Why revised 2020 budget may not work, by don
A development Economist, Dr Chiwuike Uba, is doubtful of the workability of the revised 2020 budget of N10.8 trillion signed into law last week by President Muhammadu Buhari.
Uba told The Guardian in Enugu yesterday that the national budgets had consistently because of corruption, inflation of contracts, poor planning and supervision.
According to the economist, the 2020 budget may be difficult to achieve because of the coronavirus pandemic ravaging the globe.
He said: “The signed 2020 Federal Government budget has a budget deficit of about N4.5trillion, debt service of N2.9 trillion, a capital expenditure of N2.4 trillion, and N4.9 trillion for recurrent expenditures. This means that about 42 per cent of the 2020 budget will be funded through additional public debt.
“Currently, Nigeria’s debt service to revenue ratio is about 66 per cent, which is above the World Bank’s prescribed debt service to revenue ratio of not more than 22.5 per cent. Nigeria is borrowing to fund consumption and this is not only sustainable but unacceptable for a country struggling with high poverty rate, high misery rate, high unemployment, insecurity, and an economy facing recession, among other challenges.”
He added: “Painfully, monies that end up in personal bank accounts are included as part of the metrics for determining budget performance. A typical example is the N1.6 billion allegedly shared by the management of NDDC (Niger Delta Development Commission) as part of their COVID-19 palliatives. Budget performance should not be measured based only on the amount expended, but, more importantly, the value-added.
“The value-added should be determined by evaluating the social costs of the foregone projects and activities as well as the social and economic benefits derived by the citizens for the monies spent.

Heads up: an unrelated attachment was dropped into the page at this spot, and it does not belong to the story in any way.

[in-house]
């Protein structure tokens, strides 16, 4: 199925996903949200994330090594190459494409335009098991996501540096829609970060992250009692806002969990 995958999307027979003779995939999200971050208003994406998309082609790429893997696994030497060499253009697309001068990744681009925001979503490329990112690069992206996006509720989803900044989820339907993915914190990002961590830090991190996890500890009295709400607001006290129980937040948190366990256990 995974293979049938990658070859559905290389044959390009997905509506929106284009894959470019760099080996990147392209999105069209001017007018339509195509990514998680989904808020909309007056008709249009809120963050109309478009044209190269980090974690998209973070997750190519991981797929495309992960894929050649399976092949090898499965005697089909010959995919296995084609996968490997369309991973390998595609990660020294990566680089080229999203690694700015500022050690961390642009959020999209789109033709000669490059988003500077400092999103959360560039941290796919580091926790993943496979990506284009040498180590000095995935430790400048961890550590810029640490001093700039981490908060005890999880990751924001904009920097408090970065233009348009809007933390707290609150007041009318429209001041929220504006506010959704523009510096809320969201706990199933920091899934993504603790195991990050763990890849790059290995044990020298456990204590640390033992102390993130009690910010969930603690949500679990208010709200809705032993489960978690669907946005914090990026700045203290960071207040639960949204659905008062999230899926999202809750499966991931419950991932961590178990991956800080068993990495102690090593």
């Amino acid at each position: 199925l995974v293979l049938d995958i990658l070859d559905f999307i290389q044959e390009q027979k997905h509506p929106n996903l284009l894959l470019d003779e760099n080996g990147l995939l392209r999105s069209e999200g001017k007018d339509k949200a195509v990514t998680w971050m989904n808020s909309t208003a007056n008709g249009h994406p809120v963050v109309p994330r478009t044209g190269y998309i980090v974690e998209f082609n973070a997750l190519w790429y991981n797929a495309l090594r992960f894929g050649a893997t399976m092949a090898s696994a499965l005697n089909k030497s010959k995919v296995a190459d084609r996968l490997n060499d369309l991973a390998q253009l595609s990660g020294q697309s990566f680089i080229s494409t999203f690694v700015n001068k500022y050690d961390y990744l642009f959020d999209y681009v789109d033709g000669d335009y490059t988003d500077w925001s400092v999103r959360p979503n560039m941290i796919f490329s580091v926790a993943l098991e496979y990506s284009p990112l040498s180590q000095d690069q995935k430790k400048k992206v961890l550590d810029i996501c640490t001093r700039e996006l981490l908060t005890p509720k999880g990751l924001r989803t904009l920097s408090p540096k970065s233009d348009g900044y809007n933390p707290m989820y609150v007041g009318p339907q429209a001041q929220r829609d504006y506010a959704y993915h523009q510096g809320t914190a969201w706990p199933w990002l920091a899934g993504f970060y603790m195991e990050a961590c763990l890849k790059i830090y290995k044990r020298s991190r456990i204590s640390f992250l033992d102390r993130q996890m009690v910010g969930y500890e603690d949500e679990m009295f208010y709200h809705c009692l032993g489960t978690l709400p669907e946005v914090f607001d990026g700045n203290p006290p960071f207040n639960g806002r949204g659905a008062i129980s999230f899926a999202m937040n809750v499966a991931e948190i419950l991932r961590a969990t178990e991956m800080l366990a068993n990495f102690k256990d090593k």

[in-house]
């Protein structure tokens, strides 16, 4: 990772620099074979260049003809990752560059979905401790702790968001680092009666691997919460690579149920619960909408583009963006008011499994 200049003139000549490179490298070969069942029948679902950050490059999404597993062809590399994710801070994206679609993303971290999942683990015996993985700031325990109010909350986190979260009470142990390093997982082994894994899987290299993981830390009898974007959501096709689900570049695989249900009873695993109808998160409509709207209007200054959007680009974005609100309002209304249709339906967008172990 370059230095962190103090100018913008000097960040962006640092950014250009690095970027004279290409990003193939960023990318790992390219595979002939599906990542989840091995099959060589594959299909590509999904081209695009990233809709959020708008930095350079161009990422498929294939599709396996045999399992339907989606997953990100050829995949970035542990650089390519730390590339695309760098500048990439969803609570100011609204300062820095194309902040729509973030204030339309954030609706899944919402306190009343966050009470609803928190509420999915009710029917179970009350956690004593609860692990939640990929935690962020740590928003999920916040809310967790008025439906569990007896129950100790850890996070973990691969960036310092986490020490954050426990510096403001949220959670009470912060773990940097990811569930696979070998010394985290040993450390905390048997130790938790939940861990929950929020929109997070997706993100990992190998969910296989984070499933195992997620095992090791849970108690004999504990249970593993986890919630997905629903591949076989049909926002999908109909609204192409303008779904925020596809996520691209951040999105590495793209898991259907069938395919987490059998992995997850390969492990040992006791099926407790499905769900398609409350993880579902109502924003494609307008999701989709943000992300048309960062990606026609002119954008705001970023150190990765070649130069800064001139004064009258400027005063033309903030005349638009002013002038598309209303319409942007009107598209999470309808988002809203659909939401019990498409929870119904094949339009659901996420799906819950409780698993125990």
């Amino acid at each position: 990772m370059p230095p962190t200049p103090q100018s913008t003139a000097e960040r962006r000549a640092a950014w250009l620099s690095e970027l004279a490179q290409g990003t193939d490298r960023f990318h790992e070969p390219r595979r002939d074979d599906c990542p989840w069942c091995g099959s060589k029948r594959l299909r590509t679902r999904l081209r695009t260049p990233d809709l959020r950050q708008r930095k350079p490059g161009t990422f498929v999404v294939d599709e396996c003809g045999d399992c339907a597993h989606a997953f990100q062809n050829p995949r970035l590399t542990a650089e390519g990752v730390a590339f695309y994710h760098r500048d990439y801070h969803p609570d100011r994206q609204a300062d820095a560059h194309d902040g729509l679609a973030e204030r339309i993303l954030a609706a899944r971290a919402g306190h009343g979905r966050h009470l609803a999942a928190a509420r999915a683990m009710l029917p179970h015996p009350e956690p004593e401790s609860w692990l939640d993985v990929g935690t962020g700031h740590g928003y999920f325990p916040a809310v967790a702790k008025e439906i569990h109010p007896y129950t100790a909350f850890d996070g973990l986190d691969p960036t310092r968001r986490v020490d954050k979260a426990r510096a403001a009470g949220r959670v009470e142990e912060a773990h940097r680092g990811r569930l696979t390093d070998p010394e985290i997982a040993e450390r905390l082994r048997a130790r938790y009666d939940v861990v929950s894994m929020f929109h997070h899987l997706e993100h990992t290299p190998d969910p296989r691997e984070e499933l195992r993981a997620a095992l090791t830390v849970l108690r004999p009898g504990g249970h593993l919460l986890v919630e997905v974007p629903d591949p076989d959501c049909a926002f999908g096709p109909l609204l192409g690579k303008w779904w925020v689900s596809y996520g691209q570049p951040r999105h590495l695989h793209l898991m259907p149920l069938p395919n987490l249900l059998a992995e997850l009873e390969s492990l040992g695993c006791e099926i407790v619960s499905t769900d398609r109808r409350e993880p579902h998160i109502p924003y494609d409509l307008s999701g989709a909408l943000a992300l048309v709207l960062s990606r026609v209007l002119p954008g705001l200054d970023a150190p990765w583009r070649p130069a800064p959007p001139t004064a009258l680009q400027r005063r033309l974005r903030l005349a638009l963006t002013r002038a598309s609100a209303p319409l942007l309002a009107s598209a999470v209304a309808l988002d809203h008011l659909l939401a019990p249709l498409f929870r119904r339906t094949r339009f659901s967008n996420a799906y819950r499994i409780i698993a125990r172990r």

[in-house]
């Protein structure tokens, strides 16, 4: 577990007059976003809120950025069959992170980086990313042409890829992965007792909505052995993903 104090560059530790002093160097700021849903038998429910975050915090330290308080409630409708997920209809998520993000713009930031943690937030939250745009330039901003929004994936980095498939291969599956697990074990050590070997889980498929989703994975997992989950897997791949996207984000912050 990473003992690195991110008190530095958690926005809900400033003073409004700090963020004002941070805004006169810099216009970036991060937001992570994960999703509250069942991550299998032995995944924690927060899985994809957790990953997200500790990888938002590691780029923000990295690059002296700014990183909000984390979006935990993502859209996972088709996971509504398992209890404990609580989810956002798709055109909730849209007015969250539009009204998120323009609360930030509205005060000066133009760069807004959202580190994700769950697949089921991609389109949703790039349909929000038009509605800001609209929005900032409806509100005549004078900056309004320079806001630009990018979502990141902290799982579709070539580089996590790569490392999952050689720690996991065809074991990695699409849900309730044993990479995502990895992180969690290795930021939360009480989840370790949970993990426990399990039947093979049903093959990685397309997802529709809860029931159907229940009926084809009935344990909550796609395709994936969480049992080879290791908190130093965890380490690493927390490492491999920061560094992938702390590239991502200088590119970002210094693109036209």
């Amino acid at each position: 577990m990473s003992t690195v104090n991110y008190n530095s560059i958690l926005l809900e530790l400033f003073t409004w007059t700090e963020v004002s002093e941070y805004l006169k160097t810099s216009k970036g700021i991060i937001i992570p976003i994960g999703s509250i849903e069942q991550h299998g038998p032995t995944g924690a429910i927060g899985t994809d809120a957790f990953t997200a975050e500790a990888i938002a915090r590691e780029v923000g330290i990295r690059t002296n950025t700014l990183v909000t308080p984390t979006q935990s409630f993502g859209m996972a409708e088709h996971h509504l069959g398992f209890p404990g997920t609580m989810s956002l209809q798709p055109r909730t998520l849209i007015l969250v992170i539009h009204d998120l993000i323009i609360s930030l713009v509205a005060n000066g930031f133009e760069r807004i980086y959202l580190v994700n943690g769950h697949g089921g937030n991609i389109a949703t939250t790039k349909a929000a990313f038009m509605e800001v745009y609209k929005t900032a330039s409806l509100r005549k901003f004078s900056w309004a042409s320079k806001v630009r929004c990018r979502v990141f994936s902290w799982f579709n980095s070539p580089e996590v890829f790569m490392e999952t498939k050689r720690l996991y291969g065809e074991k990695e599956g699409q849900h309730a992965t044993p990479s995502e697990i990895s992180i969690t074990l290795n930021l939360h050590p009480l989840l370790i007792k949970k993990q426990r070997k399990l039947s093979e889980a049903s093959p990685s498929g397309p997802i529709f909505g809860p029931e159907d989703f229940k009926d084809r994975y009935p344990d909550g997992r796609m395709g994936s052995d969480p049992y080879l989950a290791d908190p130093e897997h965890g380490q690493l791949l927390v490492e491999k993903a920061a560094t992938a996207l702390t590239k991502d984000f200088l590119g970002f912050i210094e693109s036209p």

“Clearly, Nigeria needs to rethink its project and infrastructure strategy. A cost-benefit analysis should be employed in project determination and implementation.
“The 2020 budget of $28 billion is a far cry from South Africa’s budget of $122 billion and Kenya’s budget of $32 billion. Unfortunately, Nigeria has a population of over 200 million people. Nigeria’s population is 3.5 times the South African population of 57 million and over four times Kenya’s population of 48 million. Yet, only about 22 per cent of the 2020 budget is for capital expenditure.
“The current administration promised to increase the capital budget, but that has not really happened. Most of the government budget under spending is related to capital expenditure, especially, the economic sector –infrastructure projects. In most cases, more than a third of these projects are never started. Even when they are started, they are never completed.
“It is even worse when you factor in overinflated and poorly executed projects. South Africa’s budget for infrastructure is above $28 billion, which is more than Nigeria’s entire 2020 budget. In addition to poor funding for education, health, and other social sectors, the less than $2 billion budget for infrastructure is not enough to jumpstart Nigeria’s economy. I wonder how the government wants to stabilise the economy with the current policy and budget.”
The don said there was a need for the country to “increase our investment in the social sectors, manufacturing, and basic infrastructures to increase the productivity output in Nigeria”, adding that “Nigeria has the potential to become aand inclusive growth”.
He added: “Nigeria’s 2020 budget should also be re-allocated. The current allocations will not guarantee economy stabilisation and growth intended by the government. Instead of reducing the allocations for health and education capital expenditure budget by 25 per cent and 20 per cent respectively, it should be increased and some of the recurrent expenditures reduced.
“This reduction is even made worse by the hedging of the proposed allocations for health and education on the budget performance; whereas the allocations for the Presidency, National Assembly and National Judicial Commission are arbitrarily assigned irrespective of how the revenue performs.”